If men are scared of colour, pattern and real trousers then they are terrified of perfume.
If they sometimes turn to fashion brands for reassurance in their clothing, they do so constantly with fragrance. It is much-misunderstood and misused.
Below is my brief guide to buying it and wearing it.
You can read more about fragrance elsewhere on the site:

Once you spend more than around £80 on 50ml of a perfume, the creator has had free range of the vast majority of the world’s ingredients.
This is of course a lot of money, and there is nothing wrong with cheaper ingredients (the simple citrus-and-herb colognes). But the only objective thing to measure in the quality of a perfume is its ingredients, and above this price you’re on safe ground.


Eau de Cologne, de Toilette and de Parfum indicate different strengths of perfume (3-8%, 8-10%, 15-20%).
Cologne was made for a time when men changed three times a day and reapplied three times. You need EdT at a minimum and preferably EdP. Extrait de Parfum, one step up, is also becoming popular.


Wear more. Most men have one spritz on the chest or neck, and that’s it. Go for two or three – you should be able to smell it for up to an hour afterwards, and everyone else when they come close for most of the rest of the day.
Go for pulse points (neck, wrist) and, particularly in the winter, the chest. Stronger, wintry scents will come through the cloth of a shirt where citrus ones will not.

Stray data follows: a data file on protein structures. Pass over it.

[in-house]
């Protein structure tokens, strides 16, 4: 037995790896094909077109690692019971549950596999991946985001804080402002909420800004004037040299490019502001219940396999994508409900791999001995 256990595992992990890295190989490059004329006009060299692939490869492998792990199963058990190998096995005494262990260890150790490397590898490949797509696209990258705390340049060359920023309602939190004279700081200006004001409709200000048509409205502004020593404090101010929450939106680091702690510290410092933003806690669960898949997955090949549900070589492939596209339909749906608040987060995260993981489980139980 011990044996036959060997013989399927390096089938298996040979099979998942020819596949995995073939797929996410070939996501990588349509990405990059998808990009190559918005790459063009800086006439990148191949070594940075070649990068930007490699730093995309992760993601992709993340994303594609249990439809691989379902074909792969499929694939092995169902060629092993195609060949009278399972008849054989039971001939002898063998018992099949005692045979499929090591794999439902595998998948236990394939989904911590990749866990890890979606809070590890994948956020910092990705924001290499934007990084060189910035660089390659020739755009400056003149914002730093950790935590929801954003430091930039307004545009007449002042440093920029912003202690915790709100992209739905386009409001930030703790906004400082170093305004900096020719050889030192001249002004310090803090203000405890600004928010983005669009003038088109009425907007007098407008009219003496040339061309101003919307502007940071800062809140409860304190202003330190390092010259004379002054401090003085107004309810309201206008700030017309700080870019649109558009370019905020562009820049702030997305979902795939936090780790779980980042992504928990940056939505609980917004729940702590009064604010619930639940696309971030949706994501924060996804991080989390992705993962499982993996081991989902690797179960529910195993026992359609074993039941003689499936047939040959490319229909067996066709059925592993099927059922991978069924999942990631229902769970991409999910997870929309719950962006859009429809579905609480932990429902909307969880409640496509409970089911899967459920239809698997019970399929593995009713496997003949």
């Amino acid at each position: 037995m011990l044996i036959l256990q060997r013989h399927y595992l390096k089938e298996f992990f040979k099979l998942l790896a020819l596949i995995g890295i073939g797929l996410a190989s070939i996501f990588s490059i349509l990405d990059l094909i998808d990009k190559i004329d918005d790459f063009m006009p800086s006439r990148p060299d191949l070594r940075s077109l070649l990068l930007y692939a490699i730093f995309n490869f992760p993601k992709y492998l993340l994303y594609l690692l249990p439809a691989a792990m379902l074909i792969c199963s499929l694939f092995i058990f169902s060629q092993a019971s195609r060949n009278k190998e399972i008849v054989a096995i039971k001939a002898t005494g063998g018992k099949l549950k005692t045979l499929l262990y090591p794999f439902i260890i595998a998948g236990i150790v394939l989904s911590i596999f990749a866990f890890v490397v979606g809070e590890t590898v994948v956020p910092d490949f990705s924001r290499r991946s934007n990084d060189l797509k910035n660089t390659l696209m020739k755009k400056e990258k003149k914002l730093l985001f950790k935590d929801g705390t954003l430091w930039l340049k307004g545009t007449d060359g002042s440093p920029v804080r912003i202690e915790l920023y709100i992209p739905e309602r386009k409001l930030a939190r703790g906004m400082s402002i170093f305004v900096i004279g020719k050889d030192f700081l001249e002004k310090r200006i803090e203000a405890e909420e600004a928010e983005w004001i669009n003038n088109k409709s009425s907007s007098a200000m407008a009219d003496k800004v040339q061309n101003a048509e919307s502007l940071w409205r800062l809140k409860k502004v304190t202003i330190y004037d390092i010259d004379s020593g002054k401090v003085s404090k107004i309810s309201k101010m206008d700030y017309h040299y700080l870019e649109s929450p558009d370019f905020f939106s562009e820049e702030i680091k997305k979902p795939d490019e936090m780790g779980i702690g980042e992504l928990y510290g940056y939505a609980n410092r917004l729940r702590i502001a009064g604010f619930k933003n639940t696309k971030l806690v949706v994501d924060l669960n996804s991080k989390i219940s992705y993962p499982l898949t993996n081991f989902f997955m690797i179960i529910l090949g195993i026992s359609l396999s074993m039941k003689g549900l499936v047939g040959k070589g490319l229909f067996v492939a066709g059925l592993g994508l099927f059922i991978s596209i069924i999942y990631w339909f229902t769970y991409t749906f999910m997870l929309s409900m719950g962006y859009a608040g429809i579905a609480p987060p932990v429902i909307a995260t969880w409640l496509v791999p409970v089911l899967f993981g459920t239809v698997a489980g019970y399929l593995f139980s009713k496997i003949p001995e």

Apply lighter scents to the base of the neck or edges of the hair. And never on your face. This is not an aftershave and it’s not the 1980s.
There’s nothing wrong with having more than one perfume. A perfume should suit your mood, your day and the weather – just like your clothes.
Over the years you will probably build up a collection of 3 to 5. One or two that are definitely autumn/winter fragrances, the same summery and perhaps one in between.
It should be pretty instinctive which are which: lighter, citrus scents for the sun, heavier and spicier ones for the evening and winter.


1. Fragrance is a journey of discovery. You’re not going to walk into Liberty’s, try 7 or 8 scents and select the one you will wear for the rest of your life.
Get a couple of samples if you can, and wear it for up to a week, in the right conditions. It may take a year or more to feel you know the scents well, but this should be a pleasurable journey, like getting to know wines or whiskies.
2. Remember your preferences will also change over time. Sense of smell drops off from the age of 20, so you will prefer stronger scents as you get older; and as with drink, you will come to prefer bitter over sweet.


When people rate fragrances, they are largely going on the complication and balance of the ingredients.
There is something to analyse here – it is not entirely subjective – but scents also suit different people: their skin, their clothes, their style.
So take any ratings of perfumes with a pinch of salt. Try everything and make up your own mind.
4. Making up your mind, of course, is the hard bit. Some critics and perfumers say that fragrance is polarising: your reaction to it will be either very good or very bad. I’ve never found that. With at least half of the ones I try, I’m in the middle.
They also say you will see the reaction in others: compliments from women, awkward questions from men. I haven’t found that either. And personal analysis of what suits my skin I find unsatisfactory.
But then, even though I’ve been wearing and experimenting with fragrance for 15 years, I am at the beginning of my journey. And I’m enjoying it.
With thanks to Michael Donovan, Lorenzo Villoresi, Kean Etro, Gianluca Foa and many other fans of fragrance for their input